This edited volume grew out of a conference that brought together beginning reading experts from the fields of education and the psychology of reading and reading disabilities so that they could present and discuss their research findings and theories about how children learn to read words, instructional contexts that facilitate this learning, background experiences prior to formal schooling that contribute, and sources of difficulty in disabled readers. The chapters bring a variety of perspectives to bear on a single cluster of problems involving the acquisition of word reading ability. It is the editors' keen hope that the insights and findings of the research reported here will influence and become incorporated into the development of practicable, classroom-based instructional programs that succeed in improving children's ability to become skilled readers. Furthermore, they hope that these insights and findings will become incorporated into the working knowledge that teachers apply when they teach their students to read, and into further research on reading acquisition.In the present example, the final e acts not as a sound in its own right (although at one time it did), but indicates the alonga ... these words requires that students be able to aattacka the enormous array of words within their spoken language ( although perhaps unknown in print). The foundation for this third set is the consonant-vowel-consonant (CVC) asandwich, a the centerpiece of the Word Work curriculum.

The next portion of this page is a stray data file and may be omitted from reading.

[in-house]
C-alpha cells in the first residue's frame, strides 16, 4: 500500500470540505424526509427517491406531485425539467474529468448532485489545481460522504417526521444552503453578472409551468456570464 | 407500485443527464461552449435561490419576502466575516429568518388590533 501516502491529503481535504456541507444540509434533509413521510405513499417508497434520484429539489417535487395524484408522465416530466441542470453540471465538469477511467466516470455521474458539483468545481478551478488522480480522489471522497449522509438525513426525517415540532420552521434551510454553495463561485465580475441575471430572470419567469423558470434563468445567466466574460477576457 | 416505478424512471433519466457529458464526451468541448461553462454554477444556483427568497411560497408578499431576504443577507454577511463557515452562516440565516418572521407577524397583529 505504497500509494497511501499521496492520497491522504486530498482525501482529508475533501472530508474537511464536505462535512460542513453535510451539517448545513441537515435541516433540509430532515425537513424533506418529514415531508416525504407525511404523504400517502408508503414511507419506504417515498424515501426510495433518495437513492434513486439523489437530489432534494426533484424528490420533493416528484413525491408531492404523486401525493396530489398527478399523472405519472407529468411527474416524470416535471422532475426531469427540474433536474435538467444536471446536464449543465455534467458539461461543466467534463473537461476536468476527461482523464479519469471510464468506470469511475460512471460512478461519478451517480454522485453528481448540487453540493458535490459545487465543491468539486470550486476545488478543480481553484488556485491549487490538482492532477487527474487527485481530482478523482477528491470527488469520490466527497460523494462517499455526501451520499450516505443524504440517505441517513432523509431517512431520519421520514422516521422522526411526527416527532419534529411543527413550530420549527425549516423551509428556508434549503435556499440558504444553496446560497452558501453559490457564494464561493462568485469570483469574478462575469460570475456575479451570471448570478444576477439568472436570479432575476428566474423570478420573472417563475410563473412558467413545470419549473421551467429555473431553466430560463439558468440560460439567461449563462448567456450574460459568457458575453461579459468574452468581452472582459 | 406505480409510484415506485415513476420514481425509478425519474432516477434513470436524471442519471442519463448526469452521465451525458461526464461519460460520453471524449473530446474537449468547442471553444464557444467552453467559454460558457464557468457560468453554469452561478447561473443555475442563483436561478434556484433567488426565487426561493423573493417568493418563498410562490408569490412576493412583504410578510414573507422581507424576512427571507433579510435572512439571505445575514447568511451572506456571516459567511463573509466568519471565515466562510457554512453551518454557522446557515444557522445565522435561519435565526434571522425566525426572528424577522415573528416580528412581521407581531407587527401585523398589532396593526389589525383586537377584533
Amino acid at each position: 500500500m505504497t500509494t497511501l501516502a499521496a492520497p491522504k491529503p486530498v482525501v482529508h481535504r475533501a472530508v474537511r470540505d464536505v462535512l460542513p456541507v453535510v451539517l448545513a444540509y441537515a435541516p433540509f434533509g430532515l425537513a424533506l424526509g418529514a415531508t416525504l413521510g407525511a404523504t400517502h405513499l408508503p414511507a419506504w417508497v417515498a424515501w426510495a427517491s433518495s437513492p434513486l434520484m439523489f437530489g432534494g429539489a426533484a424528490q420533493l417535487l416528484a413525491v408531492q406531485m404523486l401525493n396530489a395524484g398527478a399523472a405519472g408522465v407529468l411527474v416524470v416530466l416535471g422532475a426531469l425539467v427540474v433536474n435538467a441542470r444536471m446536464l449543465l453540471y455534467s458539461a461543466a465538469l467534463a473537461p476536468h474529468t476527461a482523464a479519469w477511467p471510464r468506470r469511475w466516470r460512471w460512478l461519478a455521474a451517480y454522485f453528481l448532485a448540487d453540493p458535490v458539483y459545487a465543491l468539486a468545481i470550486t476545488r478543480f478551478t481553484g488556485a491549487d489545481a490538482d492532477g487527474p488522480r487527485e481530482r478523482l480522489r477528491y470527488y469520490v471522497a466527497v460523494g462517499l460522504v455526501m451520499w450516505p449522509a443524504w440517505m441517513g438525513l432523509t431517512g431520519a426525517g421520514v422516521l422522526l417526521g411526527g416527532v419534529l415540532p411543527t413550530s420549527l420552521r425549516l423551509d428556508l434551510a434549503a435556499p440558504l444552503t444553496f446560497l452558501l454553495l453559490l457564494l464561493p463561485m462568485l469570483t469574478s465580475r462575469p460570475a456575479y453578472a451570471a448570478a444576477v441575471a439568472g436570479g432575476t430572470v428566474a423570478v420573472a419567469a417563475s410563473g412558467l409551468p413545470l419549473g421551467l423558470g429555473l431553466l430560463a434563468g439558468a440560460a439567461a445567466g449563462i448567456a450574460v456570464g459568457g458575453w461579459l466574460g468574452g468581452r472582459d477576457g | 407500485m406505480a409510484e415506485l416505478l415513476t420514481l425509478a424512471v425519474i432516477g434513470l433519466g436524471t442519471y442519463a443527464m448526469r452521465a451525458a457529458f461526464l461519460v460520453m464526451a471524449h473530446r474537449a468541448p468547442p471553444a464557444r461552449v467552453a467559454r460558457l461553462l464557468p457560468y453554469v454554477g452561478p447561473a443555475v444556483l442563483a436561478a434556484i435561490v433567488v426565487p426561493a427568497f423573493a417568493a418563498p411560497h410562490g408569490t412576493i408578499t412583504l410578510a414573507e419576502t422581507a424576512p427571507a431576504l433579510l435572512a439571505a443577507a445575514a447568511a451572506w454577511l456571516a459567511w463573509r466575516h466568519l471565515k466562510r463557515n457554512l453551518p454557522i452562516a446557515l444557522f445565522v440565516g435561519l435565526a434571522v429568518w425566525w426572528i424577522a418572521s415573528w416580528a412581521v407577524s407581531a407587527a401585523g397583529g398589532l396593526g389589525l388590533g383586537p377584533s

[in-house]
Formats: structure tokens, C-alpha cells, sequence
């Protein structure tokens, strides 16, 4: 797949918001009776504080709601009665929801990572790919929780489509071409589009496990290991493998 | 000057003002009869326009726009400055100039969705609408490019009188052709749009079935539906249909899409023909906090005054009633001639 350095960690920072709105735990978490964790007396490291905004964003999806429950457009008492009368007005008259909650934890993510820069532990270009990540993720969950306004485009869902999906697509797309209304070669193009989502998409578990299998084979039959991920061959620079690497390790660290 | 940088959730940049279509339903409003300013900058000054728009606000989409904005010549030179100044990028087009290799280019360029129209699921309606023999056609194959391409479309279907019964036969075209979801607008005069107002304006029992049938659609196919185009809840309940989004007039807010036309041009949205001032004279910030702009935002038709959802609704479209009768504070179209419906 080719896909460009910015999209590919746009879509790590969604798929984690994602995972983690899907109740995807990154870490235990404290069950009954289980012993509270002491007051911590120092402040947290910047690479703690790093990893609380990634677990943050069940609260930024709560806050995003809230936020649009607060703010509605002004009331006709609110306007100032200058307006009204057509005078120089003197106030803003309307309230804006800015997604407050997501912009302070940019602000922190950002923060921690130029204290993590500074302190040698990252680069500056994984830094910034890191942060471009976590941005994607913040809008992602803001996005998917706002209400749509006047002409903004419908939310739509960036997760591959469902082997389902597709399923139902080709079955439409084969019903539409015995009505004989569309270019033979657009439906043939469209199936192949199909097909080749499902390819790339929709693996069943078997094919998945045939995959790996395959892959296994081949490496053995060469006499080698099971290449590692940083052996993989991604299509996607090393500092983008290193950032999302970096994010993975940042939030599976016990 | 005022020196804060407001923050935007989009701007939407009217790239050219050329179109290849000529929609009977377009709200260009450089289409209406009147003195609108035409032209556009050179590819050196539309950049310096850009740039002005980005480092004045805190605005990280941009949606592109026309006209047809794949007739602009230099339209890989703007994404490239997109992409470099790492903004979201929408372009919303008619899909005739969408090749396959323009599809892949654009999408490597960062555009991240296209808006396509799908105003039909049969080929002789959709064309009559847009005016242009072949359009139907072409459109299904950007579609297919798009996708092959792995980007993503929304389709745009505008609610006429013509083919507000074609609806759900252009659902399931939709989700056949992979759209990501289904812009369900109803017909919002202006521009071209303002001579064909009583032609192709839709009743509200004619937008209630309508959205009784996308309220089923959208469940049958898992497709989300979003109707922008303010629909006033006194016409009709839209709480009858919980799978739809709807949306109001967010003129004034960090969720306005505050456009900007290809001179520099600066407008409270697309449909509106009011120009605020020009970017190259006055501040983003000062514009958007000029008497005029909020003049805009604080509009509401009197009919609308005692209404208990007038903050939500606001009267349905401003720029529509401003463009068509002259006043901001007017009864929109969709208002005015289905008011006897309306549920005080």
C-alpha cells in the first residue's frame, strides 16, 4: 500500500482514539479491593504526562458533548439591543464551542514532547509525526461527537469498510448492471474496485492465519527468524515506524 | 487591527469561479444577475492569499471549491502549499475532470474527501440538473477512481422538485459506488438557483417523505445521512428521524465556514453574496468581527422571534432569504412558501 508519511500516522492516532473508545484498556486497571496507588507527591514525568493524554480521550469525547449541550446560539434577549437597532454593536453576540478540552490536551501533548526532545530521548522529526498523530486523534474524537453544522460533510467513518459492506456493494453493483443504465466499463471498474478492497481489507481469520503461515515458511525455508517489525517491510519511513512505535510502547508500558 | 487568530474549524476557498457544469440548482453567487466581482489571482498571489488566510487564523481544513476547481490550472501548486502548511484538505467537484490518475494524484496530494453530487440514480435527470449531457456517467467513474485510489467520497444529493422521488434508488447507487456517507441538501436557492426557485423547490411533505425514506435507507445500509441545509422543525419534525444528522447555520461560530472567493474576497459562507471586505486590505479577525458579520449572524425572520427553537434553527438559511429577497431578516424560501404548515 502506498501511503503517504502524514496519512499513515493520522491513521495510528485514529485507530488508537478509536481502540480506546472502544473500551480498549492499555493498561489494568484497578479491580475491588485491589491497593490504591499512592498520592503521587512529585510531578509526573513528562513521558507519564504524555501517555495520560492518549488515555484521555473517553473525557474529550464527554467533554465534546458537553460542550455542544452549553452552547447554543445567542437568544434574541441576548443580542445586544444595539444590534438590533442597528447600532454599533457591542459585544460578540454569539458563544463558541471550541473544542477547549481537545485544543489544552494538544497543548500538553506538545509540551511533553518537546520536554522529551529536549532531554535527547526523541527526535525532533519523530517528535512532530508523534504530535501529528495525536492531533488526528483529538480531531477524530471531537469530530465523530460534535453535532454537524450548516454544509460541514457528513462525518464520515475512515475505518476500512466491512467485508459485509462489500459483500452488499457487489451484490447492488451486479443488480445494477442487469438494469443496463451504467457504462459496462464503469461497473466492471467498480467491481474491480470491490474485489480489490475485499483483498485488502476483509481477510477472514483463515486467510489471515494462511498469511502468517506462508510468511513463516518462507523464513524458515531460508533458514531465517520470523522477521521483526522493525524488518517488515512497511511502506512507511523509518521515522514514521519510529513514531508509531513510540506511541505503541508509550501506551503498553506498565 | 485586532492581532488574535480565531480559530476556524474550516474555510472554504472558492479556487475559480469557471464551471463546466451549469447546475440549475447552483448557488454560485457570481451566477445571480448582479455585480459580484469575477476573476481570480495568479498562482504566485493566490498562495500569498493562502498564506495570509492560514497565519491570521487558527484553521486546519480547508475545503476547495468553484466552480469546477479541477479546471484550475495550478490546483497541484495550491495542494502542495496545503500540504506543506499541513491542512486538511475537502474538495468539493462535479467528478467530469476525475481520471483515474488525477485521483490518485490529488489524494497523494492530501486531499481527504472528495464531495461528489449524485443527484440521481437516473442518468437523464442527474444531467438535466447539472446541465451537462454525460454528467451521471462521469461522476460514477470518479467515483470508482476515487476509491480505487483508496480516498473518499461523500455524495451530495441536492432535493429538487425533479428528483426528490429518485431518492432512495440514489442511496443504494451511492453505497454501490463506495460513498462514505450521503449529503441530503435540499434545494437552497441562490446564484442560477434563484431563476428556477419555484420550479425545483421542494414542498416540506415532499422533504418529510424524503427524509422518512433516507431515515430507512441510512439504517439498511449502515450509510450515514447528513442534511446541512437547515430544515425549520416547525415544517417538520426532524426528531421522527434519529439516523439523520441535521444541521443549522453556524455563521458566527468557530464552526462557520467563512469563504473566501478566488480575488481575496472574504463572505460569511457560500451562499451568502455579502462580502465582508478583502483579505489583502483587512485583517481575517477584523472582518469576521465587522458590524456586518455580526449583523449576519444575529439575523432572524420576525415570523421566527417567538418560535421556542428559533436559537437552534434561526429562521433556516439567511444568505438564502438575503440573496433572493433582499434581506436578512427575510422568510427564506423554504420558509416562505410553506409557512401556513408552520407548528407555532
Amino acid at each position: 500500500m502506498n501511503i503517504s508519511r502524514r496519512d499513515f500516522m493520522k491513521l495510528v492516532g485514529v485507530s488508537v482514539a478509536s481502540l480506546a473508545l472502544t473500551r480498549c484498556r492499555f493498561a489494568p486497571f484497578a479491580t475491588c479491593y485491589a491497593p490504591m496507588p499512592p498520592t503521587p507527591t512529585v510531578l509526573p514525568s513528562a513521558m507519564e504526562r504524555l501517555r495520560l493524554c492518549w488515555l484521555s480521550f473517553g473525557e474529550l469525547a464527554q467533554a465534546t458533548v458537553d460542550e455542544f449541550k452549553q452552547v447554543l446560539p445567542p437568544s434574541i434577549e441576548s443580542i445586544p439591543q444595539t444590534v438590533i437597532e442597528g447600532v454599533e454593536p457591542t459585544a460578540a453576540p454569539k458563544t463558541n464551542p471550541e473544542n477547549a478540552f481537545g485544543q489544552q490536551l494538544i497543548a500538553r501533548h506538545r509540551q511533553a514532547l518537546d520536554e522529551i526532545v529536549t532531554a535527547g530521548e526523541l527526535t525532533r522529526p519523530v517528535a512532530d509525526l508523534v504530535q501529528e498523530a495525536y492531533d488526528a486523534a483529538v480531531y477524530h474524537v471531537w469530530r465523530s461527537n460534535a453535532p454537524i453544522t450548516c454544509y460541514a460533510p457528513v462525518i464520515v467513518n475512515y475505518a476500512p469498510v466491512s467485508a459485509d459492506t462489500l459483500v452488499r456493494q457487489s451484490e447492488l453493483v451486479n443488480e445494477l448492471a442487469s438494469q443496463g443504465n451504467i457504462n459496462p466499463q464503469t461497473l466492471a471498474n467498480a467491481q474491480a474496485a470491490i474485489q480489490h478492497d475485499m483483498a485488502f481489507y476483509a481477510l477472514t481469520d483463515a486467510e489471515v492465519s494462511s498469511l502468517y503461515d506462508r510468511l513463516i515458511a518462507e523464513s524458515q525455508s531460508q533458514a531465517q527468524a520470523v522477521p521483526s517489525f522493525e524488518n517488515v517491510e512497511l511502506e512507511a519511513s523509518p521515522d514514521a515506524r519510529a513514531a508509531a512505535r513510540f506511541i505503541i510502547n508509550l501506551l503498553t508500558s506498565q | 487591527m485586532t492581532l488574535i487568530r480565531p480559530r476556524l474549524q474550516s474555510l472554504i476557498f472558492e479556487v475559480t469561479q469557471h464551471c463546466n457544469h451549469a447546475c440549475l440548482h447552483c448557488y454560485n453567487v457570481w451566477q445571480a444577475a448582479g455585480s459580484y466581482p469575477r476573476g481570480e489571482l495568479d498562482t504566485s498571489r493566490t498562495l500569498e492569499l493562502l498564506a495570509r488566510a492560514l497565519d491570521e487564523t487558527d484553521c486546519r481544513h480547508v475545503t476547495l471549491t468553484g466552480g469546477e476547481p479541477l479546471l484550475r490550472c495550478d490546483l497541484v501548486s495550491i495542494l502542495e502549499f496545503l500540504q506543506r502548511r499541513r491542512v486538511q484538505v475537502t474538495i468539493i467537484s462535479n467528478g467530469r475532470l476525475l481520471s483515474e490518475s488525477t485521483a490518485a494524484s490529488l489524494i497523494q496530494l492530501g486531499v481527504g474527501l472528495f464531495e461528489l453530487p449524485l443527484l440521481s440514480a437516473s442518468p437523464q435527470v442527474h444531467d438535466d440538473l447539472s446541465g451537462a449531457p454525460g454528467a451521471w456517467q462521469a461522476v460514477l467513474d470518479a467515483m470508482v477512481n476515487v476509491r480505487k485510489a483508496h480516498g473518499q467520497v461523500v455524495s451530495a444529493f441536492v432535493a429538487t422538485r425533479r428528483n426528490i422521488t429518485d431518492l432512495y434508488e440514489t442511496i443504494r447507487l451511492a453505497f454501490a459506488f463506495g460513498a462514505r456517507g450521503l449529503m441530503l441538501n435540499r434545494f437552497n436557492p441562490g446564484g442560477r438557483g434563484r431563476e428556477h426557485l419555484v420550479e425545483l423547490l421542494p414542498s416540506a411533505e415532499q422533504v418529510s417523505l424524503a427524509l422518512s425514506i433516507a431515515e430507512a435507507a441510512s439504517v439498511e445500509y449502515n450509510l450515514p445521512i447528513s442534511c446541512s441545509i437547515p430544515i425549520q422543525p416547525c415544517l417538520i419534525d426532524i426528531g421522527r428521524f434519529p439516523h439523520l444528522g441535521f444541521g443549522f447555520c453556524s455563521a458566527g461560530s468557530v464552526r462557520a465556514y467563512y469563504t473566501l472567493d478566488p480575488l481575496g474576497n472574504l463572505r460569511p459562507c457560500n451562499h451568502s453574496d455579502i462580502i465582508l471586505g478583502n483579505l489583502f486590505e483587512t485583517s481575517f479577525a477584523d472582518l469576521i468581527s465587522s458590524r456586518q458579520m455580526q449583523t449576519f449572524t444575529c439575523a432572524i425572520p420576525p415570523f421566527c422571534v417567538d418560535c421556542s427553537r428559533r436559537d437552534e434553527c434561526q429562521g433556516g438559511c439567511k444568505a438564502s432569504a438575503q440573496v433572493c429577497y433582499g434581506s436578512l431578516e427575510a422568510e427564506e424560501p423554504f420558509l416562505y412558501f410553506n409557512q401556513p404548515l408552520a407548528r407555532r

|Title||:||Word Recognition in Beginning Literacy|
|Author||:||Jamie L. Metsala, Linnea C. Ehri|
|Publisher||:||Routledge - 2013-06-17|